Tom Taylor: Readers will never know how hard a comic writer has worked on other pages to deliver a splash page for a great artist. To think 'less writing = less work' is so naive. Writing more is EASY. Not providing too much information, and being concise and focused, is the craft.

Ram V: Lots of scripting conversations I write full-script. One thing I don't see mentioned. When you've been working with an artist for years, long descriptions aren't needed. They get it. It's how collaborations work. Eventually, you're just jamming. <3 Laila #1 v Rare Flavours #4

Chris Shehan: This… is just a standard comic book script. I think writers who want to write comics should remember that scripts aren't prose. They're instructions for the artist. It's not lazy to write a brief shot description and trust the artist to do the job they were hired to do. :)

Naomi Franq: lol ngl if I got a script that detailed every single visual element and direction on the page for me, I would buck. That tells me the writer doesn't trust the artist, or doesn't think the artist can do their job better than the writer can.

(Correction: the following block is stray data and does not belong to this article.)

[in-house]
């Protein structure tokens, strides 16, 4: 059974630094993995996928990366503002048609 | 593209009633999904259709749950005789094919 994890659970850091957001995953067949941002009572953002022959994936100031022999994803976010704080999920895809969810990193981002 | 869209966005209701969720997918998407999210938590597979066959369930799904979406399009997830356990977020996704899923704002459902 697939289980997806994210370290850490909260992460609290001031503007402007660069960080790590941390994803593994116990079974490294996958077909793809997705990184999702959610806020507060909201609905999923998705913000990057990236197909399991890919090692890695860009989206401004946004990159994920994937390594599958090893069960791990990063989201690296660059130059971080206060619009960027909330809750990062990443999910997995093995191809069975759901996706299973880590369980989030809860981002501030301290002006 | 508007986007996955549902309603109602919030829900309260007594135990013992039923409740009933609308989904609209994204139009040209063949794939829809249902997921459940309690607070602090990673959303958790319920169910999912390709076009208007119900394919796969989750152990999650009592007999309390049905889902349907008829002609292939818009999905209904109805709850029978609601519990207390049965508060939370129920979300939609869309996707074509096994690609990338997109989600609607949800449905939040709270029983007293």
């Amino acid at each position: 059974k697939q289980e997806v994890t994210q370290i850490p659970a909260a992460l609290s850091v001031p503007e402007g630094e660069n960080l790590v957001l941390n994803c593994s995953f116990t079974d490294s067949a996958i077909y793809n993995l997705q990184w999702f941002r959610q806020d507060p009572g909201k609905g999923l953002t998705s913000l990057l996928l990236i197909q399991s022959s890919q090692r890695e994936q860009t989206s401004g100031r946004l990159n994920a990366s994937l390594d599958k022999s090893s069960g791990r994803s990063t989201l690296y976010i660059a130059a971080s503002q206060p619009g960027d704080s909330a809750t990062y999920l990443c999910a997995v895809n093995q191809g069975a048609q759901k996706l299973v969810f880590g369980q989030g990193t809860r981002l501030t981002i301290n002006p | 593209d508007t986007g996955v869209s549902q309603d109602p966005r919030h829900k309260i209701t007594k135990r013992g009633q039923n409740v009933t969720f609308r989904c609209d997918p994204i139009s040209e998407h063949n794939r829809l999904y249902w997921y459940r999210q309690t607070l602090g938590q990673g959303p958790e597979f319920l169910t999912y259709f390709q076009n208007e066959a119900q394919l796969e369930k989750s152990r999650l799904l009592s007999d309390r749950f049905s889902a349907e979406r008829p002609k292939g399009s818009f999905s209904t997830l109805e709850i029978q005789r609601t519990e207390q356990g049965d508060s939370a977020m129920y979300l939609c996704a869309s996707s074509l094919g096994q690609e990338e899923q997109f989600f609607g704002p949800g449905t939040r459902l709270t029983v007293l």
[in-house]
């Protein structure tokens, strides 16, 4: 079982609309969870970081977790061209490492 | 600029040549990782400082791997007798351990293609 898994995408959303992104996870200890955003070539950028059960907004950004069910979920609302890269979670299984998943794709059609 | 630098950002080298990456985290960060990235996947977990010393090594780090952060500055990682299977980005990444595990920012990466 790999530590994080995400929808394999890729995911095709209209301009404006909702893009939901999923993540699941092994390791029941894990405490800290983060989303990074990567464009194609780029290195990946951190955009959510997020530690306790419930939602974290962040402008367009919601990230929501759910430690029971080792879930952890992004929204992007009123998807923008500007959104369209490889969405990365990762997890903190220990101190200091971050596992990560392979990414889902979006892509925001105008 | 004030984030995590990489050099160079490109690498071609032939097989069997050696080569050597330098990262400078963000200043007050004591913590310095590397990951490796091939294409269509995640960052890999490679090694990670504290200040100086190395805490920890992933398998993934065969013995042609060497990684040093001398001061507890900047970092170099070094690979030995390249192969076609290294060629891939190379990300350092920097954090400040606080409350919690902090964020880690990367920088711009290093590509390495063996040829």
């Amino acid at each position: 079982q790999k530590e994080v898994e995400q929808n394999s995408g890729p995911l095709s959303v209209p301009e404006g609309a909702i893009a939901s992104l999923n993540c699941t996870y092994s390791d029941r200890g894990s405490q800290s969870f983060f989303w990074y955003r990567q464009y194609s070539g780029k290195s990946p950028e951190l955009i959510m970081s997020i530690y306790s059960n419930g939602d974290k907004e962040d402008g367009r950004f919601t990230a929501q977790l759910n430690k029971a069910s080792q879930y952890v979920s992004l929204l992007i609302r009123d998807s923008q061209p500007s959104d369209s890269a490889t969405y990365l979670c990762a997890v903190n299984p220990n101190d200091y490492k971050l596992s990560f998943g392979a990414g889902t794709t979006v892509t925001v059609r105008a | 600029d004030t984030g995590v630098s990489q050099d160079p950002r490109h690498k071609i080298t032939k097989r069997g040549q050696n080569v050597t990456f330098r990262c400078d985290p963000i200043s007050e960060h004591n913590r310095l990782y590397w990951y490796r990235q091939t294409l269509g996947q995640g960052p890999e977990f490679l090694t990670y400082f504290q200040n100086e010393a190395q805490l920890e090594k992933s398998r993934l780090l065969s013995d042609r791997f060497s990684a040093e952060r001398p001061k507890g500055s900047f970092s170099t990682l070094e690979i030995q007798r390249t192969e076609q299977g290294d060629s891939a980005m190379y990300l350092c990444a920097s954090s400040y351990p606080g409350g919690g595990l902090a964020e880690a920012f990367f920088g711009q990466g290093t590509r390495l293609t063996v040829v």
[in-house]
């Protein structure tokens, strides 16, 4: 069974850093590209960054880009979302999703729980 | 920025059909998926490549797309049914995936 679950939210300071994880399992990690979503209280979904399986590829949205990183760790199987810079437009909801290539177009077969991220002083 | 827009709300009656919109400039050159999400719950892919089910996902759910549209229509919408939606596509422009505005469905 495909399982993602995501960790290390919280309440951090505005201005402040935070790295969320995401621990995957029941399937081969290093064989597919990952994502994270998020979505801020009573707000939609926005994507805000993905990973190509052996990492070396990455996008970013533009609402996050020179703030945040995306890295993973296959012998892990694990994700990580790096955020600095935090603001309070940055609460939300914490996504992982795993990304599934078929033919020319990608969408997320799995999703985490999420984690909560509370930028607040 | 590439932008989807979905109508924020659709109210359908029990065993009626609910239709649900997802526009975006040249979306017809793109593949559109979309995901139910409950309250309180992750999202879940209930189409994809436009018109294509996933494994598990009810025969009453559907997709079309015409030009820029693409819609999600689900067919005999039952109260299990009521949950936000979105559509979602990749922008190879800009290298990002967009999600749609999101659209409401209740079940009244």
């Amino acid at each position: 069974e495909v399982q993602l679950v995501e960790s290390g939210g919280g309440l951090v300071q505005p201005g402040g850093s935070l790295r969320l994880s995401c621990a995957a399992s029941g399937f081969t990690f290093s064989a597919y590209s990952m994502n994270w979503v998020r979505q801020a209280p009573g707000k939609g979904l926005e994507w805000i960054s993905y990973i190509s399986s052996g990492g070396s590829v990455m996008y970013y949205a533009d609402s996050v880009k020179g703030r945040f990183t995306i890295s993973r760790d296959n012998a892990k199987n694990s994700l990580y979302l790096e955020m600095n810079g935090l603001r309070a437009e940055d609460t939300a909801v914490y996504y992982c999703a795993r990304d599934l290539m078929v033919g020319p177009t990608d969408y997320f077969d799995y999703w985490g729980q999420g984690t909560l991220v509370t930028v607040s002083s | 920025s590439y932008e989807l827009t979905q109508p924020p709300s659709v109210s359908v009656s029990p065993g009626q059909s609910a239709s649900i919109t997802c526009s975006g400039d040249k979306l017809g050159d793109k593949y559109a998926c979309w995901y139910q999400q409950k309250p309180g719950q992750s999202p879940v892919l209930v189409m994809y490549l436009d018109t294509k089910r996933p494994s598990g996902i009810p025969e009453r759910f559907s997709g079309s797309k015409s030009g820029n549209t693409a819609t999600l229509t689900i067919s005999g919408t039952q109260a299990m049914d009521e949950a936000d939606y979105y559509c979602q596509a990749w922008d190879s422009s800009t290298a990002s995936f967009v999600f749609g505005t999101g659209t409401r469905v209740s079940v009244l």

Cheryl Lynn Eaton: This isn't the Marvel Method, but a good script is one that provides all necessary information to the artist and is one the artist enjoys drawing.

Tara O'Connor: T-this is what comic scripts look like! Typically, the only people that even see the script are editors and the artists involved. As an artist, this is an ideal script, it gives just enough detail and allows us the freedom to make each panel our own!

Dave Scheidt: This is very weird take as this is not Marvel method and every artist/writer collaboration is different. The writer is telling the story to the artist and the artist is telling it to the audience. Some artists want more direction and some thrive on very little.

Andriy Lukin: this is the equivalent of looking at the floor plan and calling an architect a hack cause they didn't color it with crayons

Mitch Gerads: As the actual artist who drew THIS page from THIS script I can tell you with 100% certainty that this person has absolutely no idea what they are talking about.

Cully Hamner: Mitch, you are absolutely wrong about how you prefer to work. Just admit it.

Mikel Janin: Also, this person has ZERO clue of how the Marvel method works.

Jon Moisan: Marvel method? I require all my writers to make their scripts at least 250 pages in length. Every 20 page comic issue needs to be the next great American novel at the script stage. I'm sorry, but those are the rules of comics.